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Chimoio genocide: How many remember?

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I AM a bit disturbed as I pen this note. 

I keep thinking of how we, as Zimbabweans, are gradually forgetting about the most significant events in our history. 

We have been consumed by the ways and goings on of the world. 

We have been swallowed by this creature called social media and current events. 

How many among us still remember that horrific November 23 in Mozambique during the liberation struggle?

That was in 1977. 

As we mark the 46th anniversary of the Chimoio genocide, how many of us have reminded the young generation? 

How many of us pause and bow to those Zimbabweans who were callously murdered, by Rhodesians, in their quest for independence – the independence we enjoy to date. 

Shouldn’t we be having a bira there at Chimoio, together with our mothers, fathers, brothers, sisters and children who lie in those mass graves? 

Are we not supposed to be having entourages to Chimoio at this time of the year? 

There are so many questions we should be asking ourselves as Zimbabweans because November 23 is a sad but significant day in our history. 

In an operation codenamed ‘Operation Dingo’, Rhodesians decimated Chimoio Refugee Camp that housed thousands of Zimbabweans during the liberation struggle. 

It is estimated the cowardly attack left over 3 000 dead, although some argue the numbers were more. 

They included freedom fighters, mothers and children and when the Rhodesians write about it, they celebrate the massacre that also left over 5 000 wounded.

To date, Rhodesians gloat over this so-called ‘victory’.

They have written numerous books about Operation Dingo — glorifying themselves!

As alluded to earlier, this week marks the 46th anniversary of the Chimoio genocide. 

Some of us who carry the burden of history, especially the significance of Chimoio, want to know if that legacy is dying with us or the next generation will carry on, on our behalf.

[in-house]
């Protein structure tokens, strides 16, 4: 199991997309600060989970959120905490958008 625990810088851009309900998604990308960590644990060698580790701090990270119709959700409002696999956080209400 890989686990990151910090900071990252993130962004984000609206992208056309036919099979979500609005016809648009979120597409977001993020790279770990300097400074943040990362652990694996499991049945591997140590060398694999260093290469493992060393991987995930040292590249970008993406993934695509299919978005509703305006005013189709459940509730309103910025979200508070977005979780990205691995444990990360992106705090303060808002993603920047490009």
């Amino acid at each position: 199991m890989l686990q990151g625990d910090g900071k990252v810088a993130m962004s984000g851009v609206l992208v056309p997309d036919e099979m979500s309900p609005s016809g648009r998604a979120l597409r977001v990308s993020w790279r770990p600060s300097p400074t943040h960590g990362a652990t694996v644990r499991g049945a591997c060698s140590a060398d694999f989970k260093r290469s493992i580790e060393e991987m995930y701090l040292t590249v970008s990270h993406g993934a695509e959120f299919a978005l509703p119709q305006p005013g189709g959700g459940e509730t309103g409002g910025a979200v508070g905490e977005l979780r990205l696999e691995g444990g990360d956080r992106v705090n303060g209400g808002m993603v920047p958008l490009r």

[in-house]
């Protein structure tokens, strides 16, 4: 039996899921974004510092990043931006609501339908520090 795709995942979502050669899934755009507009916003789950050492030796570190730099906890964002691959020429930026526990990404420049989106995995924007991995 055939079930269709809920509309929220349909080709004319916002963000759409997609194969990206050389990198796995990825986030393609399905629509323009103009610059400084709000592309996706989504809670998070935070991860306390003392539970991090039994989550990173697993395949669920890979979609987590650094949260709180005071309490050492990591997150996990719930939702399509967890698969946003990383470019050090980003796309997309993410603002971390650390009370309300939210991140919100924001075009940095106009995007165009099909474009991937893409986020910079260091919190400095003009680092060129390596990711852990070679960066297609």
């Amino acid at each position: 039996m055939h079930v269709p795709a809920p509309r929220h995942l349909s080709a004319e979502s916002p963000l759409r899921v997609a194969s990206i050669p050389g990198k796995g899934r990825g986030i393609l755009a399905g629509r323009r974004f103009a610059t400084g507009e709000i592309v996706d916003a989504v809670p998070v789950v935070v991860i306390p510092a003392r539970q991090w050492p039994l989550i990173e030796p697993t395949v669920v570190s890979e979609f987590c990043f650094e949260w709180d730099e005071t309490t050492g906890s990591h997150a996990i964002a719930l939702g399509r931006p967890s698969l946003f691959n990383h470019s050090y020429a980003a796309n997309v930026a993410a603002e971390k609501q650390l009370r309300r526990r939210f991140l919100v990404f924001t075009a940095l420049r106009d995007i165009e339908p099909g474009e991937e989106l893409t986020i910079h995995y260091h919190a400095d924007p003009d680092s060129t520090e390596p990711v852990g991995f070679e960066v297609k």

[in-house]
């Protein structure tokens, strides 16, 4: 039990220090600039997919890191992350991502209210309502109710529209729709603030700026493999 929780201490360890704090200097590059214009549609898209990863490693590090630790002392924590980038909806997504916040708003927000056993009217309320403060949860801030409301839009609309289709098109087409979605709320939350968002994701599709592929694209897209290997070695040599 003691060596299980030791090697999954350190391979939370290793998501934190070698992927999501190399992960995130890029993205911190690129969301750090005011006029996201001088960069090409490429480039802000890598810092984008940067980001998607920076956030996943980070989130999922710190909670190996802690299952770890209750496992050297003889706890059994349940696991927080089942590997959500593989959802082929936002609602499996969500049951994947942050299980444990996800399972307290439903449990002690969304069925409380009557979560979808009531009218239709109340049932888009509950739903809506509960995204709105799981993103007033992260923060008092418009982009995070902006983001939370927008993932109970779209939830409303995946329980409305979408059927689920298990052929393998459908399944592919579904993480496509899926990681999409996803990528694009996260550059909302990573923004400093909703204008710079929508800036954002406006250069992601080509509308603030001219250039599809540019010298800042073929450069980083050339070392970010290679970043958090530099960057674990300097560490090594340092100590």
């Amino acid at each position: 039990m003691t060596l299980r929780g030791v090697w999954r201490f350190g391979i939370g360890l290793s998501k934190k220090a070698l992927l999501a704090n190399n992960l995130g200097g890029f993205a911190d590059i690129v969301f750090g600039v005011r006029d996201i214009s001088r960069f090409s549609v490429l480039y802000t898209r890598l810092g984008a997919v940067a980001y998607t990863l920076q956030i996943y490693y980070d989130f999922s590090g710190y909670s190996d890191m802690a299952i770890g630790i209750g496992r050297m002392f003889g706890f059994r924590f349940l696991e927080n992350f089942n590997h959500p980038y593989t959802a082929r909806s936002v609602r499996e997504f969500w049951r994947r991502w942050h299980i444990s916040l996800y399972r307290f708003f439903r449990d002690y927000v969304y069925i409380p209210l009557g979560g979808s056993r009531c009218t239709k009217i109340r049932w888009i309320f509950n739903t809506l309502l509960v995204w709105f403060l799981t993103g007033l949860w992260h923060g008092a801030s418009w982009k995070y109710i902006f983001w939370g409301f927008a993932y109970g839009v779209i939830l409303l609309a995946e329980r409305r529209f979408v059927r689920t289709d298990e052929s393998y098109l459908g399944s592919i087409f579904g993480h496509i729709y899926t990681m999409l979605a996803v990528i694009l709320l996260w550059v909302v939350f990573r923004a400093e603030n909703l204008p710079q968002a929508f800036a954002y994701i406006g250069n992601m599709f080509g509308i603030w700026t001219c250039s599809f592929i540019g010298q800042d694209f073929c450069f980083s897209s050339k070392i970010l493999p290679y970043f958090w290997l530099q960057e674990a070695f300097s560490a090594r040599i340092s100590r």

Do we appreciate the significance of that loss?

Do our youth know the story of Chimoio?

To date, we have survivors of the Chimoio genocide who have lived to tell horrible stories about that fateful day, exposing how heartless the Rhodesians were.

But are we capturing their narratives: of how the Rhodesians mercilessly bombed the camp determined to destroy every living person and fighter in a bid to demoralise the freedom fighters?

Nothing was spared by the Rhodesians — banned weapons and poison were employed.

It was murder most foul. 

It was a crime against humanity.

We must, therefore, take time, as a nation, to pay tribute to our fallen heroes and not forget our relatives at Chimoio – our very own who lie in those mass graves.

We must remember that there are sons and daughters of the soil who never made it back home.

That is why I insist we have a bira, especially at Chimoio. 

This I have said over and over again – that fellow comrades and Zimbabweans at large must take time to sing and dance the night away at the shrine in commemoration of our dearly departed. 

It must be an annual event.

That way, we will never forget Chimoio!

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